Host cell egress and invasion induce marked relocations of glycolytic enzymes in Toxoplasma gondii tachyzoites.

Pomel S, Luk FC, Beckers CJ - PLoS Pathog. (2008)

Glycolysis is the primary source of energy for Toxoplasma motility.Toxoplasma tachyzoites were isolated from an infected monolayer 30–32 hours after infection as described in Materials and Methods. Parasites were collected by centrifugation and resuspended in EC buffer containing no carbon source or in the presence of glucose, glucose and KCN, or a mixture of pyruvate, lactate and glutamine. The effect of 10 nM atovaquone on Toxoplasma motility was analyzed in separate experiments. Incubations were performed in air or under a nitrogen atmosphere for 15 minutes at 37°C. Motility experiments were performed in quadruplicate and analyzed as described in Materials and Methods. The average fraction of motile parasites (±S.D.) under the different incubation conditions is shown.
© Copyright Policy
Related In: Results  -  Collection

Show All Figures
getmorefigures.php?uid=PMC2563030&req=5

ppat-1000188-g001: Glycolysis is the primary source of energy for Toxoplasma motility.Toxoplasma tachyzoites were isolated from an infected monolayer 30–32 hours after infection as described in Materials and Methods. Parasites were collected by centrifugation and resuspended in EC buffer containing no carbon source or in the presence of glucose, glucose and KCN, or a mixture of pyruvate, lactate and glutamine. The effect of 10 nM atovaquone on Toxoplasma motility was analyzed in separate experiments. Incubations were performed in air or under a nitrogen atmosphere for 15 minutes at 37°C. Motility experiments were performed in quadruplicate and analyzed as described in Materials and Methods. The average fraction of motile parasites (±S.D.) under the different incubation conditions is shown.
Mentions: Toxoplasma invasion into and egress from its animal host cells are dependent on an actin-myosin-based motility system and thus require ATP for myosin action as well as actin filament formation. In most cells, the ATP necessary for these processes can be generated by glycolysis and by oxidative phosphorylation. The Toxoplasma genome encodes all the enzymes required for ATP production by glycolysis. It is not clear, however, whether apicomplexan parasites can produce ATP by oxidative phosphorylation given that pyruvate dehydrogenase, a key enzyme in coupling glycolysis and oxidative phosphorylation, appears to be absent from the parasite's mitochondria [7]–[11] as are some subunits of the ATP synthase [12],[13]. In order to better understand the roles of both metabolic pathways in supplying energy for parasite movement, we performed parasite motility assays under conditions where the parasites either had to rely on glycolysis for most of their energy production or on oxidative phosphorylation. Our observations are summarized in Figure 1. When assays were performed in the presence of glucose, a carbon source for both glycolysis and oxidative phosphorylation, we observed robust movement in a majority of the parasites (71.6±7.4%). Omission of glucose resulted in a drastic decrease in the fraction of mobile parasites (2.7±2.9%). When experiments were performed in the presence of glucose but under a nitrogen atmosphere or in the presence of KCN, conditions where any oxidative phosphorylation should be inhibited, Toxoplasma motility was not significantly affected with 70.5±12.4% and 63.1±16.1% of parasites moving, respectively. Although these observations indicate already that glycolysis is the major source of energy for parasite movement, they do not exclude the possibility that oxidative phosphorylation does make some contribution. To test this possibility, Toxoplasma motility experiments were performed in the absence of glucose but in the presence of potential substrates for the parasites' TCA cycle: pyruvate, lactate, or glutamine, both individually and in combination. As can be seen in Figure 1, only a small fraction of the parasites demonstrated motility (8.4±5.8%) and, as we observed in the absence of any substrate, this was limited to trails that were barely longer than the 2 µm cut-off limit (see Materials and Methods).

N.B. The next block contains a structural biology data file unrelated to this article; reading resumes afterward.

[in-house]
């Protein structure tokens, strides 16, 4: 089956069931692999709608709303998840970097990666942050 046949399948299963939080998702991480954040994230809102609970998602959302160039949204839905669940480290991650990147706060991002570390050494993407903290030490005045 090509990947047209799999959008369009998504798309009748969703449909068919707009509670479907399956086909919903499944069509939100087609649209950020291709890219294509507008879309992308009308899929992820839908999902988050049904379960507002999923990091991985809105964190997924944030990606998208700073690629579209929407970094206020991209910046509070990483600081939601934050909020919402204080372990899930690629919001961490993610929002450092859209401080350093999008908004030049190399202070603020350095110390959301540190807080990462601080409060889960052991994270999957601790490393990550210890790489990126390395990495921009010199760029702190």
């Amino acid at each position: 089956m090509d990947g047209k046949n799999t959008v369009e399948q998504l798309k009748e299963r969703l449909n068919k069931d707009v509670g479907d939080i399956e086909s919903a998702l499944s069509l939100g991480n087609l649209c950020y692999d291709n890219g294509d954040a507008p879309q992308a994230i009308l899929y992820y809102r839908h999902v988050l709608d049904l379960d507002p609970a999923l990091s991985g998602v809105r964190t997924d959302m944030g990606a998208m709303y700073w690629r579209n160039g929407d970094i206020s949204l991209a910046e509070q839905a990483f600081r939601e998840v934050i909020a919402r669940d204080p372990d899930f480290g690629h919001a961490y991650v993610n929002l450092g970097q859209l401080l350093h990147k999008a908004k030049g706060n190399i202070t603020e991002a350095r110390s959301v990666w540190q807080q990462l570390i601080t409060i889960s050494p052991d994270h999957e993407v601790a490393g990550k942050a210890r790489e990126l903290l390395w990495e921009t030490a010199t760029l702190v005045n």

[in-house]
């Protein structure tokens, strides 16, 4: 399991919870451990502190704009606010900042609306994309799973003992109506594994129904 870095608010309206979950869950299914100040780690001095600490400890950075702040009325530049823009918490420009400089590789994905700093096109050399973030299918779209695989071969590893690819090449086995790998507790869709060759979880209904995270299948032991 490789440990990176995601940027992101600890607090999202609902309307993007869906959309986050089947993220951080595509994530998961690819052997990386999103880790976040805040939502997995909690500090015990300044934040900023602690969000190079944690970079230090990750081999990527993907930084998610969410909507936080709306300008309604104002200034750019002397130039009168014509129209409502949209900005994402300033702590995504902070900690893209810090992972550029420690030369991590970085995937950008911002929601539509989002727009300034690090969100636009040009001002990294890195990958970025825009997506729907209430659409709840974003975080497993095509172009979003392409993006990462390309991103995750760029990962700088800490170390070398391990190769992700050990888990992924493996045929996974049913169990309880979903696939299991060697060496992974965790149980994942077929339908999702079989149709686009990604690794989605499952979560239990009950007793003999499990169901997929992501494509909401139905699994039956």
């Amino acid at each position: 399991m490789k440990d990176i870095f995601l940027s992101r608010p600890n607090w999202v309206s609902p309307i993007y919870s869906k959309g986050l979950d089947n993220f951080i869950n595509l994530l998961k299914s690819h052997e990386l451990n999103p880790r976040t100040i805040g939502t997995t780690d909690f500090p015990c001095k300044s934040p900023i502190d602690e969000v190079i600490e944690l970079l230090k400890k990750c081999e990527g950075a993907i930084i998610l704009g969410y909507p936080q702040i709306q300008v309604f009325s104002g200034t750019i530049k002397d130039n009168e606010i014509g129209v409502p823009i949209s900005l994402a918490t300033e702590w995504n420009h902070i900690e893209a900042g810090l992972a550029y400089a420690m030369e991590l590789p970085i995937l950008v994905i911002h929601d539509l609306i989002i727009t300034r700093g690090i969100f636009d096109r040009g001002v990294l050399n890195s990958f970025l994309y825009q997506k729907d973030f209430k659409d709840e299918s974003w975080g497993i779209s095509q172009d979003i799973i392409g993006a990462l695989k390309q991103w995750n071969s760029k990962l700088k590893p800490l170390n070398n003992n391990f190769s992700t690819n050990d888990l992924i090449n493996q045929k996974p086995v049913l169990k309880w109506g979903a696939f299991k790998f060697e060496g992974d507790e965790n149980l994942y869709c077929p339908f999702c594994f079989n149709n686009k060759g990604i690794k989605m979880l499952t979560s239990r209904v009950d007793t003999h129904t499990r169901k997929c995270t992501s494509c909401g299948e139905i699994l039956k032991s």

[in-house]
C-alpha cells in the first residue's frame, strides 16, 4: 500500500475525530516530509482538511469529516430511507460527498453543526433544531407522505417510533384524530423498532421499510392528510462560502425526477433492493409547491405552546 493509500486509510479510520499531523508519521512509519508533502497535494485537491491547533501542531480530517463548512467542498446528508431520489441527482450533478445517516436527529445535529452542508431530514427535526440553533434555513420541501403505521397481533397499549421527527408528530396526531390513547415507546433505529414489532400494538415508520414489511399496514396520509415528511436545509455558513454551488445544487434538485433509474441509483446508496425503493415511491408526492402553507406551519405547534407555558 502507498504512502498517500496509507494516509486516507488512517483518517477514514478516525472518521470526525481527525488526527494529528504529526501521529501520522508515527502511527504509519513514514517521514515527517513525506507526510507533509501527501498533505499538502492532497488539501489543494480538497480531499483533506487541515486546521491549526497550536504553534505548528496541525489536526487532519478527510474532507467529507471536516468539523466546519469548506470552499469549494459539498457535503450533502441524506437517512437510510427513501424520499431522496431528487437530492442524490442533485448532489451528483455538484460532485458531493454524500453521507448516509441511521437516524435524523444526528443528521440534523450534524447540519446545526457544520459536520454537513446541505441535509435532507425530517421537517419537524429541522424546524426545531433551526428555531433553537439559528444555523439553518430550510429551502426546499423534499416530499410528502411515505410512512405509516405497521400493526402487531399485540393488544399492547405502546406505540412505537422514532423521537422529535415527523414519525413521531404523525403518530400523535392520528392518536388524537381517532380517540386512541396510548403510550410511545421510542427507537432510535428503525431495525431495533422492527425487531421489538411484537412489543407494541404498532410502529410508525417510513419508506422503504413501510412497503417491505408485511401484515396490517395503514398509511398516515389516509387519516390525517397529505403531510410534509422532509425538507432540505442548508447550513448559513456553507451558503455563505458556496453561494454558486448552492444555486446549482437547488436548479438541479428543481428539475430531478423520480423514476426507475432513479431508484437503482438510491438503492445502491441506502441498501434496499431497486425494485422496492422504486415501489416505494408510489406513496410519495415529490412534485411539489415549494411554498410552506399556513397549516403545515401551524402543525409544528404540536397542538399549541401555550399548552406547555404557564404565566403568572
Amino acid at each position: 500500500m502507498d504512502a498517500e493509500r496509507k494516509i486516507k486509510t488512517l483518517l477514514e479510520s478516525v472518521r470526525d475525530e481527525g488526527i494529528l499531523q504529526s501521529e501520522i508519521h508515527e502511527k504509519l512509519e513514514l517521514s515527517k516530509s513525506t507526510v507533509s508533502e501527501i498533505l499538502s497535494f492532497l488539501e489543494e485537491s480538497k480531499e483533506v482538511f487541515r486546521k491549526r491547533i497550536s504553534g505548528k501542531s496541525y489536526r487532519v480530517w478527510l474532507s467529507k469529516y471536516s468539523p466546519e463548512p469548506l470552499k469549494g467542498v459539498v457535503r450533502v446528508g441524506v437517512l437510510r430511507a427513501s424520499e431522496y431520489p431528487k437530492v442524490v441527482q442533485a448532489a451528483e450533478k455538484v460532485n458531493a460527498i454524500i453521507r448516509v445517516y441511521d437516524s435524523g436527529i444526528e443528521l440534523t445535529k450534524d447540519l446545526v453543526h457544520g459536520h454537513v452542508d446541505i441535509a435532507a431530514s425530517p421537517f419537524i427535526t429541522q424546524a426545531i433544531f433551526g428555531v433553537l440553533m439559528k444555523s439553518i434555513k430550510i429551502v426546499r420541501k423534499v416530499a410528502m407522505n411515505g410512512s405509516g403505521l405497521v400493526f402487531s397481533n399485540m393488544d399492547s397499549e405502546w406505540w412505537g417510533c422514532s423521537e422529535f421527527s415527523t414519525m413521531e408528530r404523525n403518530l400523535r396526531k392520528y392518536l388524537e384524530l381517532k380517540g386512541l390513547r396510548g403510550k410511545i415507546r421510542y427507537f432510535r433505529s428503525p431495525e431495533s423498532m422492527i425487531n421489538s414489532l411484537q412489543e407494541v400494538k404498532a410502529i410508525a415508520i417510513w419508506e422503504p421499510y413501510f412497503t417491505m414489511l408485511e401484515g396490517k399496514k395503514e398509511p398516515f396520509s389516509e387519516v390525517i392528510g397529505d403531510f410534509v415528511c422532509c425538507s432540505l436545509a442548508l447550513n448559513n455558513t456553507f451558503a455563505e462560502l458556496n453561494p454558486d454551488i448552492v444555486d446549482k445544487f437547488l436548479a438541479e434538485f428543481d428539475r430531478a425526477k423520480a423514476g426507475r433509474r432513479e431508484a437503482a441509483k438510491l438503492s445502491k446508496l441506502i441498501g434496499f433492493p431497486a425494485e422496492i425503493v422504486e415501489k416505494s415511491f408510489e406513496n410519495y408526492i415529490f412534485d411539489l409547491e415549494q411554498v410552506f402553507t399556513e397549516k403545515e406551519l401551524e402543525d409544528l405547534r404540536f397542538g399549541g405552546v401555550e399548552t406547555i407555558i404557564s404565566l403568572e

Bottom Line: Translocation of glycolytic enzymes to and from the Toxoplasma pellicle appears to occur in response to changes in extracellular [K(+)] experienced during egress and invasion, a signal that requires changes of [Ca(2+)](c) in the parasite during egress.Enzyme translocation is, however, not dependent on either F-actin or intact microtubules.We propose that this ability allows Toxoplasma to optimize ATP delivery to those cellular processes that are most critical for survival outside host cells and those required for growth and replication of intracellular parasites.

View Article: PubMed Central - PubMed

Affiliation: Department of Cell & Developmental Biology, University of North Carolina, Chapel Hill, North Carolina, USA.

ABSTRACT
Apicomplexan parasites are dependent on an F-actin and myosin-based motility system for their invasion into and escape from animal host cells, as well as for their general motility. In Toxoplasma gondii and Plasmodium species, the actin filaments and myosin motor required for this process are located in a narrow space between the parasite plasma membrane and the underlying inner membrane complex, a set of flattened cisternae that covers most the cytoplasmic face of the plasma membrane. Here we show that the energy required for Toxoplasma motility is derived mostly, if not entirely, from glycolysis and lactic acid production. We also demonstrate that the glycolytic enzymes of Toxoplasma tachyzoites undergo a striking relocation from the parasites' cytoplasm to their pellicles upon Toxoplasma egress from host cells. Specifically, it appears that the glycolytic enzymes are translocated to the cytoplasmic face of the inner membrane complex as well as to the space between the plasma membrane and inner membrane complex. The glycolytic enzymes remain pellicle-associated during extended incubations of parasites in the extracellular milieu and do not revert to a cytoplasmic location until well after parasites have completed invasion of new host cells. Translocation of glycolytic enzymes to and from the Toxoplasma pellicle appears to occur in response to changes in extracellular [K(+)] experienced during egress and invasion, a signal that requires changes of [Ca(2+)](c) in the parasite during egress. Enzyme translocation is, however, not dependent on either F-actin or intact microtubules. Our observations indicate that Toxoplasma gondii is capable of relocating its main source of energy between its cytoplasm and pellicle in response to exit from or entry into host cells. We propose that this ability allows Toxoplasma to optimize ATP delivery to those cellular processes that are most critical for survival outside host cells and those required for growth and replication of intracellular parasites.

Show MeSH
Related in: MedlinePlus